As it happened, we made excellent time until we saw what seemed to be a huge cloud of fog looming over the road ahead. Before we could comment on that eerie vision, we realized that the fog was actually a mass of tiny snowflakes which grew larger with every passing second. While Mike lamented the possibility of driving that last hour in a blizzard, I whispered a prayer of gratitude. As the poor man carefully drove on, the beautiful flakes dancing around the car captivated me. “Thank you!” I whispered again. I didn’t realize as I prayed that my plea for inspiration would soon be answered quite generously.

You see, of all of the amazing beauty which nature offers, I love snow most. As a little girl, my favorite art projects involved making snowflakes. I remember my teacher patiently demonstrating how to fold and cut scraps of white paper to fashion beautiful snow designs. She reminded us not to worry about the patterns we’d make because each of our creations was meant to be as different as real snowflakes. In the end, we covered our classroom windows with hundreds of unique bits of paper snow. Years later, a high school science teacher confirmed that every snowflake is different. During college, while I waited for Chicago el trains many a wintry day, I studied the snowflakes that rested on my blue pea coat. Their uniquely intricate artistry fascinated me.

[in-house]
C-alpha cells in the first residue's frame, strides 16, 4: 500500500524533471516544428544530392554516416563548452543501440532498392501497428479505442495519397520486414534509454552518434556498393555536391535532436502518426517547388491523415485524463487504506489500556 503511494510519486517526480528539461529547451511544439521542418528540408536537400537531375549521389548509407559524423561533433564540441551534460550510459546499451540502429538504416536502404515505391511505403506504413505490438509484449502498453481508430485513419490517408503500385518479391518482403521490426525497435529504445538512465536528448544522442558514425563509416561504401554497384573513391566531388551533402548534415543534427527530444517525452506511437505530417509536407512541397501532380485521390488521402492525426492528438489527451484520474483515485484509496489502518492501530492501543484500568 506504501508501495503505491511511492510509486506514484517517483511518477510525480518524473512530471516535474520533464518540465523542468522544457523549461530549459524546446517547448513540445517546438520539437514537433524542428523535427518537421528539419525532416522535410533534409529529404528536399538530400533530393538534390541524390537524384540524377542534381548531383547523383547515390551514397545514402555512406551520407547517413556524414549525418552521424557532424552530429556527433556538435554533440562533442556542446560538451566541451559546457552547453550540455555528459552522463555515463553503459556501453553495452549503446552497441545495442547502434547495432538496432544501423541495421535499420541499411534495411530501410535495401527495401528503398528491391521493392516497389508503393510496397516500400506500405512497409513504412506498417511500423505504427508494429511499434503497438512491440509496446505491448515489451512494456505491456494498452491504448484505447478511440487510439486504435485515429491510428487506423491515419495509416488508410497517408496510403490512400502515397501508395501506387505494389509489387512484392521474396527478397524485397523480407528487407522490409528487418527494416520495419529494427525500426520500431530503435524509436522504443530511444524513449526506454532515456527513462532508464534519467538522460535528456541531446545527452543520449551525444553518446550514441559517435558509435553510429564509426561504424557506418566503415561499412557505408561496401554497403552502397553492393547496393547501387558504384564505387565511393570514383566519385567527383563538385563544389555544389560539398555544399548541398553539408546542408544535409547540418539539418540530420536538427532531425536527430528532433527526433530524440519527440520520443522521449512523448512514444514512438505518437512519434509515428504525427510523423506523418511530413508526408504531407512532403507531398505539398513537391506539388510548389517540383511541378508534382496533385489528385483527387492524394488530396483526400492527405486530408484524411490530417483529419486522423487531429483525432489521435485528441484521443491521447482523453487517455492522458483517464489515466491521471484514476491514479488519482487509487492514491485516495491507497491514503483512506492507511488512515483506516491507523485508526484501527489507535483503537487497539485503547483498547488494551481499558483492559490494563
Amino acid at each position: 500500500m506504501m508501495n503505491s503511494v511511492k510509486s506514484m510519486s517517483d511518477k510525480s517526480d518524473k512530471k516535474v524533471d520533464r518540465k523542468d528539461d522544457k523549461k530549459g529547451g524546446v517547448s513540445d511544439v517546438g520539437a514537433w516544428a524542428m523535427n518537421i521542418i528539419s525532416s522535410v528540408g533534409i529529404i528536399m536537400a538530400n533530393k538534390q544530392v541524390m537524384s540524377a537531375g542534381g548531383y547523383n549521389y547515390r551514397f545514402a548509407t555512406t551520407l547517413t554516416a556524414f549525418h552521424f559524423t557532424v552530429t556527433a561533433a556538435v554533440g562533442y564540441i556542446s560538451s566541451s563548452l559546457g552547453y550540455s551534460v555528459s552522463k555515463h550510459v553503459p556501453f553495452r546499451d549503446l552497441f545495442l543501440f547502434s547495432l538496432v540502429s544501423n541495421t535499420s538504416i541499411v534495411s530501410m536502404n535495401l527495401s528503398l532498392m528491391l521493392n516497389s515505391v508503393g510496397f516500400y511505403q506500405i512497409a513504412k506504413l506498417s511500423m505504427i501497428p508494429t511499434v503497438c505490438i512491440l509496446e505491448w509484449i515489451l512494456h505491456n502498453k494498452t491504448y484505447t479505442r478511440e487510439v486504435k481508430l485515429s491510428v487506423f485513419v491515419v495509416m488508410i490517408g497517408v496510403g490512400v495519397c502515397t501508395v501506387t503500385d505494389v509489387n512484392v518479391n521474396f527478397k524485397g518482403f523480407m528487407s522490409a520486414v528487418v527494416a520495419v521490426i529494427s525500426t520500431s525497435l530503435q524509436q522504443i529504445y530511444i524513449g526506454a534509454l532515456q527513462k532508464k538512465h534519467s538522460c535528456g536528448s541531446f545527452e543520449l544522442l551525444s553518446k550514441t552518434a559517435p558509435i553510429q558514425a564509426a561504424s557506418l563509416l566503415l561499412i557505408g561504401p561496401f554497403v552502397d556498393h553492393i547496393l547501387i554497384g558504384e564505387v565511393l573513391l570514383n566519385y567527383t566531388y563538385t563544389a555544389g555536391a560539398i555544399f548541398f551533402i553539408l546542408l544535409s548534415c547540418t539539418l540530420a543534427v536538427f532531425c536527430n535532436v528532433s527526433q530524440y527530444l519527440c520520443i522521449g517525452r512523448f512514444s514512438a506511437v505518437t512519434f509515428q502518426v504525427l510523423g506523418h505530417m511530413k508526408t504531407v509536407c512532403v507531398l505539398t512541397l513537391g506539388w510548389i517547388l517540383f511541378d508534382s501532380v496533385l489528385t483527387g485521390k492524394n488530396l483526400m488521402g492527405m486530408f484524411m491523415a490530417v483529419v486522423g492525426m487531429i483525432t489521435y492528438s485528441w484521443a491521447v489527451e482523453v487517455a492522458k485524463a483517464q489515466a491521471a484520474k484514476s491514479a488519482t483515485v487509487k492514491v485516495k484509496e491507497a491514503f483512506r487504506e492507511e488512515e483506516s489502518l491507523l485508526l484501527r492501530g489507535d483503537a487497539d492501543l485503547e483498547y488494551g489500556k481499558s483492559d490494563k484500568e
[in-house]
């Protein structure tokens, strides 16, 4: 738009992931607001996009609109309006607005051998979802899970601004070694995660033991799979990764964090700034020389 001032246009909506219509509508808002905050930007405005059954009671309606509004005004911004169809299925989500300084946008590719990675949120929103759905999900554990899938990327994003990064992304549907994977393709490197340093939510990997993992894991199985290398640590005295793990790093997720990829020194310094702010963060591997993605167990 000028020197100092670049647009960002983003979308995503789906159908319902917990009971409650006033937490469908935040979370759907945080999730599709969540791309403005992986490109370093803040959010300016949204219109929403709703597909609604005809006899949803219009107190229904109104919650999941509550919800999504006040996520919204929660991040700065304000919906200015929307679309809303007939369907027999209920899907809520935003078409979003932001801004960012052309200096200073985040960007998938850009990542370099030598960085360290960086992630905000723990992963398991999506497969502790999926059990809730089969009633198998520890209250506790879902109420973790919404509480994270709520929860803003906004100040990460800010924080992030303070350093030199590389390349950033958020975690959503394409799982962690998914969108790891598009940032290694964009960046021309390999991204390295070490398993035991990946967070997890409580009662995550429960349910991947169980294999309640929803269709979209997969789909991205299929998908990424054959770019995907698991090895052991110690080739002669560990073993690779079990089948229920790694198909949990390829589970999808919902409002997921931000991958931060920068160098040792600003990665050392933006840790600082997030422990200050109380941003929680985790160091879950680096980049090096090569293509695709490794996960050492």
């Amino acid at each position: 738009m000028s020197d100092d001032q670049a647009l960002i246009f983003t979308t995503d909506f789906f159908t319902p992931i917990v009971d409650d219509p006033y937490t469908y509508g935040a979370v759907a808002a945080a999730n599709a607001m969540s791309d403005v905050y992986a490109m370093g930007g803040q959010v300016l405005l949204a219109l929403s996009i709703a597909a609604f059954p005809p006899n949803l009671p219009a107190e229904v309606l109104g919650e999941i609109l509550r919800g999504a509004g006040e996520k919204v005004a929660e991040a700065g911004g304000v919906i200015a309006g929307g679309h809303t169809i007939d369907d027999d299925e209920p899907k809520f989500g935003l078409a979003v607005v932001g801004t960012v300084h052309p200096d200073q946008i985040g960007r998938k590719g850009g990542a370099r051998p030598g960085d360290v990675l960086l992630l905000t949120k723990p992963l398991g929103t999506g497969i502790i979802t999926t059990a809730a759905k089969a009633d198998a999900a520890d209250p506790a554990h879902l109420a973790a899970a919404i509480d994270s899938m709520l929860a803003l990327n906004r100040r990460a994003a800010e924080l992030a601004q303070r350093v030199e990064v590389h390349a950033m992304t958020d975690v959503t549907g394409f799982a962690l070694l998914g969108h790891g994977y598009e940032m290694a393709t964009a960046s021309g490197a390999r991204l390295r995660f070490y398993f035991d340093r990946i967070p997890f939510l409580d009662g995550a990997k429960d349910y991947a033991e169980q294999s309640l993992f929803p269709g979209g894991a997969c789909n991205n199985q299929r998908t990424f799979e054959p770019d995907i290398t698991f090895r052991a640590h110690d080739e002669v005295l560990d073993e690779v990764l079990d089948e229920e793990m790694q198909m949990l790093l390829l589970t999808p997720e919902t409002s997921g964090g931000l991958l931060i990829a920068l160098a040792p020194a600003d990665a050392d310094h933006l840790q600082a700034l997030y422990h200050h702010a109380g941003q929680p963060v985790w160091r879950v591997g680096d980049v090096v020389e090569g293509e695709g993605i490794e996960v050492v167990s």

As Mike and I drove through what evolved into a mere twenty minute diversion, I took advantage of the opportunity to study snow once again. Did you know that some snowflakes seem to fall in straight lines to the ground while others just a few inches away slant to the right or the left? Still others puff up into billowy clouds before making their descent. Some snowflakes zigzag to and fro regardless of the presence or absence of the wind. When the wind makes itself known, these seemingly hapless comings and goings continue more frenetically than ever. As I reminded myself that it was I who should move frenetically because of all I had to do, my spirit basked in the beauty of the snowfall that blanketed our car that day. As Mike navigated through that mini blizzard, the inspiration I was granted came to fruition.